After selecting former Baylor wide receiver Kendall Wright in the first round last season, the Titans revealed their concern at wide receiver by moving up in the second round to select Tennessee’s Justin Hunter. That was only enhanced by the fact that Titans general manager Ruston Webster and head coach Mike Munchak were steadfast in saying the positions of need were offensive line, defensive line and secondary heading into the draft. In getting Hunter early in the second, they get a talented receiver who many felt was first-round worthy. Obviously, the Titans are concerned about the wide receivers position going forward. Talented yet oft-injured wide receiver Kenny Britt, the former first-round draft pick, is heading into a contract year. And it is apparent the Titans feel veteran receiver Nate Washington is getting long in the tooth by dangling him pre-draft as a possible trade.
The Titans considered California center Brian Schwenke as the best center in the draft. And this was a draft heavy in offensive line prospects. So, imagine their surprise when he showed up available in the fourth round. While veteran Fernando Velasco appears the starter at center after being re-signed recently, the position is still a long-time concern among starters on the front line. With more teams running zone blocking, and the emphasis to keep third-year quarterback Jake Locker upright and open holes for running back Chris Johnson, don’t be surprised if Schwenke works his way into the starting lineup. While listed as a center, Schwenke also played guard collegiately, so his versatility along the front is hoping to be a luxury for the Titans down the road.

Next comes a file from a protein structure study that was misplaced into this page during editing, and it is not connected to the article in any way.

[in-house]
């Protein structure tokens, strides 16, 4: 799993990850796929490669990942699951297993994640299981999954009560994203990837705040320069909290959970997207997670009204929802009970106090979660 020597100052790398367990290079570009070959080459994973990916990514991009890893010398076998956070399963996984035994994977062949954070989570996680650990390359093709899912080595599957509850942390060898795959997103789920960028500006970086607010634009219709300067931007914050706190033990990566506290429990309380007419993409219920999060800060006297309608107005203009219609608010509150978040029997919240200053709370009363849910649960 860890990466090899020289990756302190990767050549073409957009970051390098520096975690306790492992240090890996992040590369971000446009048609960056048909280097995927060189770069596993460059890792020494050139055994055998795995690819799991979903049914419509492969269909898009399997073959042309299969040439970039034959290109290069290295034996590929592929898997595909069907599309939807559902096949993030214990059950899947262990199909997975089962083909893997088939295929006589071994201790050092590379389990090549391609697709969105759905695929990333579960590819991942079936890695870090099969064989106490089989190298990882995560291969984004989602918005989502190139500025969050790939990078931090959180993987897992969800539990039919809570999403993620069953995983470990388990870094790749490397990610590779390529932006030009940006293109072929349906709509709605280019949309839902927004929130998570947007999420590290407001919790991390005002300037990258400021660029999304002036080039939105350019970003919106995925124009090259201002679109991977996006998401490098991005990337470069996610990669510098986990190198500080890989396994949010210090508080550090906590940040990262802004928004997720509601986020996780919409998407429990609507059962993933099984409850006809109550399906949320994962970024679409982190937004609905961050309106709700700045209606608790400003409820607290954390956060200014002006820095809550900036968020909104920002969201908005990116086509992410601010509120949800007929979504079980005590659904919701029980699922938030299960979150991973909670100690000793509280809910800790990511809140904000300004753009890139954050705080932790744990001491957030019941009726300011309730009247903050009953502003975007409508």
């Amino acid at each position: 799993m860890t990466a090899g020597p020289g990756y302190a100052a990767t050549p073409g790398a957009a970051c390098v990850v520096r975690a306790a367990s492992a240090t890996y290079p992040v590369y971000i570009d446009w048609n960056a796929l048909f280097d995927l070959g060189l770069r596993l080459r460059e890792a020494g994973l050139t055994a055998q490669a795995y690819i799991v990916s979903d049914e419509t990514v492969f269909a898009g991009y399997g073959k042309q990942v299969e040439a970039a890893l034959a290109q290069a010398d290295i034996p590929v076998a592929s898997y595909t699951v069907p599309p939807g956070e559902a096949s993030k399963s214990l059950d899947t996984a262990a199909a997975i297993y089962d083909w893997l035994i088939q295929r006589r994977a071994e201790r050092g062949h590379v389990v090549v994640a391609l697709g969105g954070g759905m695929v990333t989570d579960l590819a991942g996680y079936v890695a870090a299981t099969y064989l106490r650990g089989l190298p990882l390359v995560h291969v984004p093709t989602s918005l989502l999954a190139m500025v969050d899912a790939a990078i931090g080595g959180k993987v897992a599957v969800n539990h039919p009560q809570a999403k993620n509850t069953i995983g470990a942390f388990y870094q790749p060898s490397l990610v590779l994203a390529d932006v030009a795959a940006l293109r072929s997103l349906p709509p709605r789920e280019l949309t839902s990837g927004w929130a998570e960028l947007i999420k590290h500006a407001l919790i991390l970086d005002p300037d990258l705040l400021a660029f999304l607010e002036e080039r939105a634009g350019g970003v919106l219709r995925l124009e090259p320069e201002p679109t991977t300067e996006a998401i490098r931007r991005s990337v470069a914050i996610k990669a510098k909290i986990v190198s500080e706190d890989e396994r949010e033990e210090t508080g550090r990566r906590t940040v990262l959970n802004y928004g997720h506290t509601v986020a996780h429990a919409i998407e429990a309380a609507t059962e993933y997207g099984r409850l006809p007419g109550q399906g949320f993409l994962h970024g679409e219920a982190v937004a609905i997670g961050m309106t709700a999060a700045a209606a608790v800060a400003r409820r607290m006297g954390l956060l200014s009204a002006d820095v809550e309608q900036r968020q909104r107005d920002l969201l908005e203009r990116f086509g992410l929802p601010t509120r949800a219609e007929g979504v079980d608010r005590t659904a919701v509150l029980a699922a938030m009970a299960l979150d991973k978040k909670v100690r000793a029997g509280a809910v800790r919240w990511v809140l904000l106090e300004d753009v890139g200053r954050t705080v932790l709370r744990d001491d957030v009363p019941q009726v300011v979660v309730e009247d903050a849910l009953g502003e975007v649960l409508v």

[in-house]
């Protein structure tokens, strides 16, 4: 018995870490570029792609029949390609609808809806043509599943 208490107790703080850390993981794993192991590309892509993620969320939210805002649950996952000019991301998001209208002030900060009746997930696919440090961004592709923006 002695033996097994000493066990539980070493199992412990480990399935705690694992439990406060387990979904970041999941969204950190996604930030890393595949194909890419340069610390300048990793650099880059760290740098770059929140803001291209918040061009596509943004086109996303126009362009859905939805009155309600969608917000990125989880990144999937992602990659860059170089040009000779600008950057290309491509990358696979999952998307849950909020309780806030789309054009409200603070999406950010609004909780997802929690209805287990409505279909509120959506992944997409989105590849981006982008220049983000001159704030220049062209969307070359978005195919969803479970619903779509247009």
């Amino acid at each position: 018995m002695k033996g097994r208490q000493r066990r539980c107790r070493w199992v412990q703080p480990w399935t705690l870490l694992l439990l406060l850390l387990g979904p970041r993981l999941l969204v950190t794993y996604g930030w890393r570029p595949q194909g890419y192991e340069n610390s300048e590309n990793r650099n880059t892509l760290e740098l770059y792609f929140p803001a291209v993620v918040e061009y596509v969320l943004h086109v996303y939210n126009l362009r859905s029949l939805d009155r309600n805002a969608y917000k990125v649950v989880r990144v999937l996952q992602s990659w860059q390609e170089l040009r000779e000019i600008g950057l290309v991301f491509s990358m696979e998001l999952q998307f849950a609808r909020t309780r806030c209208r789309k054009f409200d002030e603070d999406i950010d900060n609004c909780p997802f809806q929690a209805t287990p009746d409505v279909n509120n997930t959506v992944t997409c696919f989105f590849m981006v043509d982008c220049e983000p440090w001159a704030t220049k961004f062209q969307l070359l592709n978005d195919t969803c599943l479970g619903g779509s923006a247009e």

The Titans did little through free agency and the draft to address concerns at defensive end. There were many pundit who felt the Titans might even take a rush end with their No. 10 overall pick in the first round. They must have more confidence in veterans Derrick Morgan and Kamerion Wimbley than the general public. In drafting LSU defensive end Lavar Edwards in the fourth round, it almost seemed like they felt they had better pick something at that position before it got even later. Edwards only started six games as a senior last season, and he has to be considered a collegiate underachiever. In fact, he had only three more tackles his senior season than he did as a freshman.
With head coach Mike Munchak and offensive line coach Bruce Matthews both Hall-of-Fame linemen for the franchise, it is no surprise they would have any more to do with an inadequate offensive. So after signing top free agent guard Andy Levitre and drafting both guard Chance Warmack in the first round and center Brian Schwenke in the fourth round, they appeared to fill holes immediately up front. Warmack appears to be perfect at the position for many years to come. After their first two picks were on offense, six of the next seven selections were on defense. Depth at cornerback and linebacker was taken care of when they took, respectively, UConn’s Blidi Wreh-Wilson and Missouri’s Zaviar Gooden in the third round.
Needs not met
The Titans did little to nothing to address the lack of playmakers and depth along the defensive line. After all, this is the defense that gave up the most points in the NFL last season. At defensive end, where returnees Derrick Morgan and Kamerion Wimbley lead a lean stable, fifth-round pick Lavar Edwards seems more like a project than a player who can provide quality plays this coming season. While the Titans did sign former Detroit Lions defensive tackle Sammie Hill to take up the slack for losing Sen’Derrick Marks through free agency, there were no players drafted to provide depth at defensive tackle. While the Titans’ defense appears solid at linebacker and secondary, the front has emerged as the leading concern for the team heading into this season.